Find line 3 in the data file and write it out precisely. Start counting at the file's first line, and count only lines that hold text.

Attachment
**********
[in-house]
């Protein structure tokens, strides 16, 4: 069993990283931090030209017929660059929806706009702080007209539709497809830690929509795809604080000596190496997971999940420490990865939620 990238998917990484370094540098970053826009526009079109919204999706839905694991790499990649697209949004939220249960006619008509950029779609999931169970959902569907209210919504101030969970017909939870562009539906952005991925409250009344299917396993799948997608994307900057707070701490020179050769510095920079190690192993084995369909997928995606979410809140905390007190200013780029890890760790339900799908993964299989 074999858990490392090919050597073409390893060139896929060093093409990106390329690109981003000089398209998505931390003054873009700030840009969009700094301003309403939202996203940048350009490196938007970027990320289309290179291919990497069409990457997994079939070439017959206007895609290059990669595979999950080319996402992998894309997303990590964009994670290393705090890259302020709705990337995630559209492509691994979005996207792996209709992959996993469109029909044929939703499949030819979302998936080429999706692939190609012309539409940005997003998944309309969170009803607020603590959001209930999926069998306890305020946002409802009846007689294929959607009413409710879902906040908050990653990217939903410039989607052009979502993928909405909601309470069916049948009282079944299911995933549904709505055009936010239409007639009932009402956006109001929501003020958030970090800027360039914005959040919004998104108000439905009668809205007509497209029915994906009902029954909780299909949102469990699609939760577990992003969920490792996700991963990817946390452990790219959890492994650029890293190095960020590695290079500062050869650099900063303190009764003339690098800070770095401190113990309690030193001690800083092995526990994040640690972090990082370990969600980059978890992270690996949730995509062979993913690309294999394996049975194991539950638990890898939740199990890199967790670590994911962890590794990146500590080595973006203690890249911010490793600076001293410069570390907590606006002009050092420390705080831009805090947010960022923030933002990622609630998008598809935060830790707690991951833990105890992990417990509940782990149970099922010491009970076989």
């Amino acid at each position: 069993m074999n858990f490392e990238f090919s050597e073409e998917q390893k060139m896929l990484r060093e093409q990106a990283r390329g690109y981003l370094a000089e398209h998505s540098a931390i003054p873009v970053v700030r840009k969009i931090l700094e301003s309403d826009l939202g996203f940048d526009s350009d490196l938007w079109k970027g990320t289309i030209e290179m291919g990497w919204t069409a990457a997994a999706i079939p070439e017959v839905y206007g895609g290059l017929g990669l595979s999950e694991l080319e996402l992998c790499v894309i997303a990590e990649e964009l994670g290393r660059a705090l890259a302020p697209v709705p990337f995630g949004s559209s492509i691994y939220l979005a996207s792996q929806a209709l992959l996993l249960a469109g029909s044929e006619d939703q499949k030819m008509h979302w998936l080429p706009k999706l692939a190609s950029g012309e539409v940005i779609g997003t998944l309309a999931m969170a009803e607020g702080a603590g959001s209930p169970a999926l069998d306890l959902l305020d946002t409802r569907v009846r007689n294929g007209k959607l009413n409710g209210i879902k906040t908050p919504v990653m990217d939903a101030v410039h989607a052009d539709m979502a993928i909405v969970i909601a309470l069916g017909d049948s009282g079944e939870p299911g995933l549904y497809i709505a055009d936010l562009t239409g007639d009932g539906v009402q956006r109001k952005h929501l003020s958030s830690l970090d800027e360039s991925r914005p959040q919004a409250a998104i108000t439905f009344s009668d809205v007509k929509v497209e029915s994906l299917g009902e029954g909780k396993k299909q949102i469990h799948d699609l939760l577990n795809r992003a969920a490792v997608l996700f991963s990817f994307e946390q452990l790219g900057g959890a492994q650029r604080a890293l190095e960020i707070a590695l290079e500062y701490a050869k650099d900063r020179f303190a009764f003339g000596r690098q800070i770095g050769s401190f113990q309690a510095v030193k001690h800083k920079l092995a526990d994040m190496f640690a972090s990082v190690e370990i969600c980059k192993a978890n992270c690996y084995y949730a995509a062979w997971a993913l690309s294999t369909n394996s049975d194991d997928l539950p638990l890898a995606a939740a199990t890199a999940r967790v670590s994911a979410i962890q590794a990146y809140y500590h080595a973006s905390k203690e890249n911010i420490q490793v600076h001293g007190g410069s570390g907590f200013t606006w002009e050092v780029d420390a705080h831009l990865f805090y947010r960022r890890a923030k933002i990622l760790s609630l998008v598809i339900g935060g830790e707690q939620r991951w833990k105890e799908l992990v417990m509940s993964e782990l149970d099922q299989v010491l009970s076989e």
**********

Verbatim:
């Amino acid at each position: 069993m074999n858990f490392e990238f090919s050597e073409e998917q390893k060139m896929l990484r060093e093409q990106a990283r390329g690109y981003l370094a000089e398209h998505s540098a931390i003054p873009v970053v700030r840009k969009i931090l700094e301003s309403d826009l939202g996203f940048d526009s350009d490196l938007w079109k970027g990320t289309i030209e290179m291919g990497w919204t069409a990457a997994a999706i079939p070439e017959v839905y206007g895609g290059l017929g990669l595979s999950e694991l080319e996402l992998c790499v894309i997303a990590e990649e964009l994670g290393r660059a705090l890259a302020p697209v709705p990337f995630g949004s559209s492509i691994y939220l979005a996207s792996q929806a209709l992959l996993l249960a469109g029909s044929e006619d939703q499949k030819m008509h979302w998936l080429p706009k999706l692939a190609s950029g012309e539409v940005i779609g997003t998944l309309a999931m969170a009803e607020g702080a603590g959001s209930p169970a999926l069998d306890l959902l305020d946002t409802r569907v009846r007689n294929g007209k959607l009413n409710g209210i879902k906040t908050p919504v990653m990217d939903a101030v410039h989607a052009d539709m979502a993928i909405v969970i909601a309470l069916g017909d049948s009282g079944e939870p299911g995933l549904y497809i709505a055009d936010l562009t239409g007639d009932g539906v009402q956006r109001k952005h929501l003020s958030s830690l970090d800027e360039s991925r914005p959040q919004a409250a998104i108000t439905f009344s009668d809205v007509k929509v497209e029915s994906l299917g009902e029954g909780k396993k299909q949102i469990h799948d699609l939760l577990n795809r992003a969920a490792v997608l996700f991963s990817f994307e946390q452990l790219g900057g959890a492994q650029r604080a890293l190095e960020i707070a590695l290079e500062y701490a050869k650099d900063r020179f303190a009764f003339g000596r690098q800070i770095g050769s401190f113990q309690a510095v030193k001690h800083k920079l092995a526990d994040m190496f640690a972090s990082v190690e370990i969600c980059k192993a978890n992270c690996y084995y949730a995509a062979w997971a993913l690309s294999t369909n394996s049975d194991d997928l539950p638990l890898a995606a939740a199990t890199a999940r967790v670590s994911a979410i962890q590794a990146y809140y500590h080595a973006s905390k203690e890249n911010i420490q490793v600076h001293g007190g410069s570390g907590f200013t606006w002009e050092v780029d420390a705080h831009l990865f805090y947010r960022r890890a923030k933002i990622l760790s609630l998008v598809i339900g935060g830790e707690q939620r991951w833990k105890e799908l992990v417990m509940s993964e782990l149970d099922q299989v010491l009970s076989e």